A few weeks after we graduated, my boyfriend did the nicest thing he had ever done for me and broke things off. At the time, I felt sick and alone. I knew it was the right thing, but I had spent years hiding how bad our relationship was from everyone, including Beth. There was some relief in finally being able to tell her what I had really been going through.
After a year of trying to feel normal again and getting my friendship with Beth back on track, we decided to take a trip together. By that point we had both made the smart decision to get full time jobs and move back home to mooch off our parents. Neither of us had ever been to Europe and it seemed like the place to go when you’re 23, single, and have disposable income thanks to your status as a boomerang kid.
We spent weeks researching different travel companies and settled on a bus tour for 18-35 year olds. We booked an 11-day trip across seven countries and started trading our dollars for Euros.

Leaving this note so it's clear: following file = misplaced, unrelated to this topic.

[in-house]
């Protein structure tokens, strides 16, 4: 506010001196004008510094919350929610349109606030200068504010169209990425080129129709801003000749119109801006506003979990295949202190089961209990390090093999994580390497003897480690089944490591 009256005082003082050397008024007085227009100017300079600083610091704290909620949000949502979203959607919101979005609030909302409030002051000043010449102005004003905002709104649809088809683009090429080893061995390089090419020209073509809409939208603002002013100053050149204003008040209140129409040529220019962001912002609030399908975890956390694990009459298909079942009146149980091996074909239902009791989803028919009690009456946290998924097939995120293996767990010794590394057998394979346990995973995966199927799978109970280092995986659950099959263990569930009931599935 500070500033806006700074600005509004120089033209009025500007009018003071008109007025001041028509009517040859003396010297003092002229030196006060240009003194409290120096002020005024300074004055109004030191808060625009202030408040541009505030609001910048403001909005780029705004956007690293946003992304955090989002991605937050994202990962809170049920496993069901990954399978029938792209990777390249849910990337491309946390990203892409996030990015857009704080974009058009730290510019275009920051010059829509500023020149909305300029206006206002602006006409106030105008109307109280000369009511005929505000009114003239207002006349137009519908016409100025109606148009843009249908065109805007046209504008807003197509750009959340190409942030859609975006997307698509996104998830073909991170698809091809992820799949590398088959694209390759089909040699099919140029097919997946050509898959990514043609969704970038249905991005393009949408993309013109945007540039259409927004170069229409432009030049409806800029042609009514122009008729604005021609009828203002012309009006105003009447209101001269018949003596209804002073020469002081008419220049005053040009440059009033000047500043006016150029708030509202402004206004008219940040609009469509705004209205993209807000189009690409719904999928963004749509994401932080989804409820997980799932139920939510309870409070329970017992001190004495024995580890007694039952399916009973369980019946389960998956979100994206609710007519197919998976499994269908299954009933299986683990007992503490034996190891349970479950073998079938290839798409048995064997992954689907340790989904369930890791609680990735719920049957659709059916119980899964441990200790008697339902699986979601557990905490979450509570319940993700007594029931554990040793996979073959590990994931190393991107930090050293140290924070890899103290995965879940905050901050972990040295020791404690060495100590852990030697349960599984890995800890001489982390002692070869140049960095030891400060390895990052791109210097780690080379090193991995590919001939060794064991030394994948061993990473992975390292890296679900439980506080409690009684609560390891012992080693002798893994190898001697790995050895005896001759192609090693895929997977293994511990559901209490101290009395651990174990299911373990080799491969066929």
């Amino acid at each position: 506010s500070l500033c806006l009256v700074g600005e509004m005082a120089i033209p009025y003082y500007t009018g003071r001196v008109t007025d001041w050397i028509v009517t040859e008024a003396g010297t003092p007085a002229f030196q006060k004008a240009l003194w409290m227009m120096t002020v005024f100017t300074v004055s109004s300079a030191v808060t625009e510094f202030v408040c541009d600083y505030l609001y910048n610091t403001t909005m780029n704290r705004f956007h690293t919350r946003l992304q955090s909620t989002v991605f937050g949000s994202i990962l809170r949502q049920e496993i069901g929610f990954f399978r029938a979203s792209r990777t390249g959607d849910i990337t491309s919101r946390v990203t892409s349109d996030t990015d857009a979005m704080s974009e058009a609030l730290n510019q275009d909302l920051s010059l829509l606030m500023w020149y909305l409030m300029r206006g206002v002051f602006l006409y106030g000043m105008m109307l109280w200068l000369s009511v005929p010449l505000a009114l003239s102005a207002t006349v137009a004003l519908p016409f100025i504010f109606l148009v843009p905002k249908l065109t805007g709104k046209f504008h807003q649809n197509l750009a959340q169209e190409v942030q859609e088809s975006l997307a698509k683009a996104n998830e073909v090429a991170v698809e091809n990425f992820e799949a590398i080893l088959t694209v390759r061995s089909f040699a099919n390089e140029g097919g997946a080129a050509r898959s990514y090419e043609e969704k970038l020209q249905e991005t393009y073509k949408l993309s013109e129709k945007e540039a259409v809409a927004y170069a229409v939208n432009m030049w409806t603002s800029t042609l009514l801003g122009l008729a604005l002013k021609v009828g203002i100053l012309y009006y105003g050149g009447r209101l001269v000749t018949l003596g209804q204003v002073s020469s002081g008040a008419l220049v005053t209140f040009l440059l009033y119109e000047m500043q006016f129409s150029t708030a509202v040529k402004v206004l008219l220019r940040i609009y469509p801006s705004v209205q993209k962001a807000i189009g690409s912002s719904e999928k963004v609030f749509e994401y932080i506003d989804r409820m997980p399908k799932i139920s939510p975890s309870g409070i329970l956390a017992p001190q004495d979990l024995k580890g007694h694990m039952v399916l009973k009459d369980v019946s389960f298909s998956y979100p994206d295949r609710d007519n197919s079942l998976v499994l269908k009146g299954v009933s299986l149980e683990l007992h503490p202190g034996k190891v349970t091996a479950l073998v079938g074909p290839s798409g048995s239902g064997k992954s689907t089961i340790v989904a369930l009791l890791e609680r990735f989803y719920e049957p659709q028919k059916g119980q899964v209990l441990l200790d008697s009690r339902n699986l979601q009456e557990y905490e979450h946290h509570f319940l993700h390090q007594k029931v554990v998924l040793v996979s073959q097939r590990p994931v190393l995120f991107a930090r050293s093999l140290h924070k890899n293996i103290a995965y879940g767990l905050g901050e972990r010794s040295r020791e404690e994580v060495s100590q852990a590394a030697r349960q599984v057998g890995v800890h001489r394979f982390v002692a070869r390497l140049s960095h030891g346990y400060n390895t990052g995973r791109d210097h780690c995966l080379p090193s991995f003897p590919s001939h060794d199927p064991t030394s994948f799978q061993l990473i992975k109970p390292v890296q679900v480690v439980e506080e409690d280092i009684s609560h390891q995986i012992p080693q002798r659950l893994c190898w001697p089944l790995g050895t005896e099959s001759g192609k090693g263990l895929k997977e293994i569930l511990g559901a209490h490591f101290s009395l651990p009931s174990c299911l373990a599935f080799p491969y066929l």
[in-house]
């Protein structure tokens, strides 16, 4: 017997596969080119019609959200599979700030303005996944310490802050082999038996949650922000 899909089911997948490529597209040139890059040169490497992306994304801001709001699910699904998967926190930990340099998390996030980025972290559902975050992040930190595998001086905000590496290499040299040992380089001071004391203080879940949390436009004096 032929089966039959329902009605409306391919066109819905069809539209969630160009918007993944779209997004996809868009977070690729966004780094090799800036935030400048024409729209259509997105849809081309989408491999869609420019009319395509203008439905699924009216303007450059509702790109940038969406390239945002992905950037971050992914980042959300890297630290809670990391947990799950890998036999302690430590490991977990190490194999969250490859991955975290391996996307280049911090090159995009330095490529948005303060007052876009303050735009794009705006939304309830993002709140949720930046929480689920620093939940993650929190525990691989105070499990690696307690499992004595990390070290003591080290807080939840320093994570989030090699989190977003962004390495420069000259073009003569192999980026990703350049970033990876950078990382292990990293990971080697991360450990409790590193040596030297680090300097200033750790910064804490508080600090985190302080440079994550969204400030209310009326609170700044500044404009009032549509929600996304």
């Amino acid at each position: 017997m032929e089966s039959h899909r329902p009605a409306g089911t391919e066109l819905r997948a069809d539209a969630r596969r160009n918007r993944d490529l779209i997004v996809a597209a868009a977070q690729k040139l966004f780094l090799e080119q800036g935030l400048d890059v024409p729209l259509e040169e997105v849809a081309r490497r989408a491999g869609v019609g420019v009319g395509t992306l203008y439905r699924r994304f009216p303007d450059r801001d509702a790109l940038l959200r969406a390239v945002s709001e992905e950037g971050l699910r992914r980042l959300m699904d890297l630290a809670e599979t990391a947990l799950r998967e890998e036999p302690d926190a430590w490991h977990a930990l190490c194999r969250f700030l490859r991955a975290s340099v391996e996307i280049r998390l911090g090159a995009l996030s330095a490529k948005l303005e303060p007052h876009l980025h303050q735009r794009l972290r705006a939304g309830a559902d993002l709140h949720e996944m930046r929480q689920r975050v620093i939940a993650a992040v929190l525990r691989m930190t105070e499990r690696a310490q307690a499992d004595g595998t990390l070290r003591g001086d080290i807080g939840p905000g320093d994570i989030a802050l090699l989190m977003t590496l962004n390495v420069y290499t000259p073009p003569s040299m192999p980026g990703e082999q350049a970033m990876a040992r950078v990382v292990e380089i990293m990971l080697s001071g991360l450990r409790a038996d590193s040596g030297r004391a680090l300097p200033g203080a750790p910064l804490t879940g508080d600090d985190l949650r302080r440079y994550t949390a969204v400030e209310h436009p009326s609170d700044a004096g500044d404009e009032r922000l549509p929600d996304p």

On the first day, we met up with our group in London, before heading out for our first of 11 consecutive nights spent drinking our away across Europe. I spotted Bruno instantly. He was literally tall, dark and handsome, smiled easily, and looked laid back at all times -- a characteristic I rarely exhibited.
It took me three countries to work up the nerve to talk to him, and I quickly became confused over whether he was into me or just really nice. After the first few nights, another guy on the trip invited me back to his room.
Even though Bruno hadn’t shown clear romantic interest in me and the other guy was cute, I was still holding out for my new crush. I declined and quickly rushed back to our room so that Beth and I could giggle about the guy who had already slept with four girls on our bus.